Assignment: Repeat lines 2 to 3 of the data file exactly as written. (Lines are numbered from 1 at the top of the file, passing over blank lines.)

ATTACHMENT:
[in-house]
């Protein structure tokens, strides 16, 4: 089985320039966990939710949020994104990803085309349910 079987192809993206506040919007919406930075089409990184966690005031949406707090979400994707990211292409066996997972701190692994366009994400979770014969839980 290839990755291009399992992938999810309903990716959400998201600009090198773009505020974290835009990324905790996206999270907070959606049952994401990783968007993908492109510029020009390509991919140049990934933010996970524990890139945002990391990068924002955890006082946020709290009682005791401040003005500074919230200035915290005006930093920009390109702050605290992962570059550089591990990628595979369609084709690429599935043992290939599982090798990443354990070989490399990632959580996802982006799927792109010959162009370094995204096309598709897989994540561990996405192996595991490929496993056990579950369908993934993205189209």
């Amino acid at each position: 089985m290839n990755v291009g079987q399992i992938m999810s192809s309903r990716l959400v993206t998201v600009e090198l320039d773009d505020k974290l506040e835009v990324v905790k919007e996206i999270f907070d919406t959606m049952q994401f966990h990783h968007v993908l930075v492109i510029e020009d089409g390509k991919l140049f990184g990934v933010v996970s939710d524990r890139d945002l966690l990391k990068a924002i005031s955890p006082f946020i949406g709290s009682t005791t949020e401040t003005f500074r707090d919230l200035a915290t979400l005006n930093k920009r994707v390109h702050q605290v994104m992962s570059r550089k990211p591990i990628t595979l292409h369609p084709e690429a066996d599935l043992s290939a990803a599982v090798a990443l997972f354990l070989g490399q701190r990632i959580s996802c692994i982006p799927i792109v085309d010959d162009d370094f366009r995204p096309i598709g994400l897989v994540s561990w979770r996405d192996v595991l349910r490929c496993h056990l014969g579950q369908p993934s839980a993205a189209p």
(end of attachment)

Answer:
């Protein structure tokens, strides 16, 4: 089985320039966990939710949020994104990803085309349910 079987192809993206506040919007919406930075089409990184966690005031949406707090979400994707990211292409066996997972701190692994366009994400979770014969839980 290839990755291009399992992938999810309903990716959400998201600009090198773009505020974290835009990324905790996206999270907070959606049952994401990783968007993908492109510029020009390509991919140049990934933010996970524990890139945002990391990068924002955890006082946020709290009682005791401040003005500074919230200035915290005006930093920009390109702050605290992962570059550089591990990628595979369609084709690429599935043992290939599982090798990443354990070989490399990632959580996802982006799927792109010959162009370094995204096309598709897989994540561990996405192996595991490929496993056990579950369908993934993205189209």
């Amino acid at each position: 089985m290839n990755v291009g079987q399992i992938m999810s192809s309903r990716l959400v993206t998201v600009e090198l320039d773009d505020k974290l506040e835009v990324v905790k919007e996206i999270f907070d919406t959606m049952q994401f966990h990783h968007v993908l930075v492109i510029e020009d089409g390509k991919l140049f990184g990934v933010v996970s939710d524990r890139d945002l966690l990391k990068a924002i005031s955890p006082f946020i949406g709290s009682t005791t949020e401040t003005f500074r707090d919230l200035a915290t979400l005006n930093k920009r994707v390109h702050q605290v994104m992962s570059r550089k990211p591990i990628t595979l292409h369609p084709e690429a066996d599935l043992s290939a990803a599982v090798a990443l997972f354990l070989g490399q701190r990632i959580s996802c692994i982006p799927i792109v085309d010959d162009d370094f366009r995204p096309i598709g994400l897989v994540s561990w979770r996405d192996v595991l349910r490929c496993h056990l014969g579950q369908p993934s839980a993205a189209p």